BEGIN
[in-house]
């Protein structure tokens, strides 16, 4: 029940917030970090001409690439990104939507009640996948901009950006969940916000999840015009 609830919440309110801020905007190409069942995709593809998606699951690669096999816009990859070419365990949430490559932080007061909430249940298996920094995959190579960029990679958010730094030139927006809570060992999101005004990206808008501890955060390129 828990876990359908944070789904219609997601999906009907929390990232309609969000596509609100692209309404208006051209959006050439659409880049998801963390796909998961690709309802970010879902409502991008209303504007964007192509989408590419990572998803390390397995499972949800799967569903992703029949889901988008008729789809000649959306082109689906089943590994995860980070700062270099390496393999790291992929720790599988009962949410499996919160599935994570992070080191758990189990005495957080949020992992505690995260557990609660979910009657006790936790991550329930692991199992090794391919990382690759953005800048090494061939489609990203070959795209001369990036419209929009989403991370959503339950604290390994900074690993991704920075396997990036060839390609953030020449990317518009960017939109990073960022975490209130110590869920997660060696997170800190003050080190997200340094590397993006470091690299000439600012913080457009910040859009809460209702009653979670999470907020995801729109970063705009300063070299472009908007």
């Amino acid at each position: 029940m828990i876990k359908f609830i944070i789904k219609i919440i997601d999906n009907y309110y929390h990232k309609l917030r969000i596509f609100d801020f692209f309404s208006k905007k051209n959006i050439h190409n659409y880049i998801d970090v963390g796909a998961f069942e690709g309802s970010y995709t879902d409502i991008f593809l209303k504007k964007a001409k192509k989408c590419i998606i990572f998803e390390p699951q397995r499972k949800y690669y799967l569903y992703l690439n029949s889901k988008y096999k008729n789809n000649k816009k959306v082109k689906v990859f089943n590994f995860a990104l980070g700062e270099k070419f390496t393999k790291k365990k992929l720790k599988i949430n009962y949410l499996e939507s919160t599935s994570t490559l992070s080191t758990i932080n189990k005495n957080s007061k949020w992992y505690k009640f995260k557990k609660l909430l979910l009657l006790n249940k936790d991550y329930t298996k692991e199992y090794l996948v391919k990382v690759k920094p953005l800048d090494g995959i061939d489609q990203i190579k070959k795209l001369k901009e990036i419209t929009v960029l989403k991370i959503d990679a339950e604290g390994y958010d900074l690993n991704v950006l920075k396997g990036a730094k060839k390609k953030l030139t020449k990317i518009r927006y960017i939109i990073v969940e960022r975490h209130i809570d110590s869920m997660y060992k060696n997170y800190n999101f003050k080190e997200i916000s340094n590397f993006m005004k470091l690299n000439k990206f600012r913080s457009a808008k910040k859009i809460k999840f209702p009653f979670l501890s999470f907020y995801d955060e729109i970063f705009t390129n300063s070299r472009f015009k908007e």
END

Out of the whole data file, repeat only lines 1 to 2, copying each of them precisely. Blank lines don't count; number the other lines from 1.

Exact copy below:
[in-house]
């Protein structure tokens, strides 16, 4: 029940917030970090001409690439990104939507009640996948901009950006969940916000999840015009 609830919440309110801020905007190409069942995709593809998606699951690669096999816009990859070419365990949430490559932080007061909430249940298996920094995959190579960029990679958010730094030139927006809570060992999101005004990206808008501890955060390129 828990876990359908944070789904219609997601999906009907929390990232309609969000596509609100692209309404208006051209959006050439659409880049998801963390796909998961690709309802970010879902409502991008209303504007964007192509989408590419990572998803390390397995499972949800799967569903992703029949889901988008008729789809000649959306082109689906089943590994995860980070700062270099390496393999790291992929720790599988009962949410499996919160599935994570992070080191758990189990005495957080949020992992505690995260557990609660979910009657006790936790991550329930692991199992090794391919990382690759953005800048090494061939489609990203070959795209001369990036419209929009989403991370959503339950604290390994900074690993991704920075396997990036060839390609953030020449990317518009960017939109990073960022975490209130110590869920997660060696997170800190003050080190997200340094590397993006470091690299000439600012913080457009910040859009809460209702009653979670999470907020995801729109970063705009300063070299472009908007």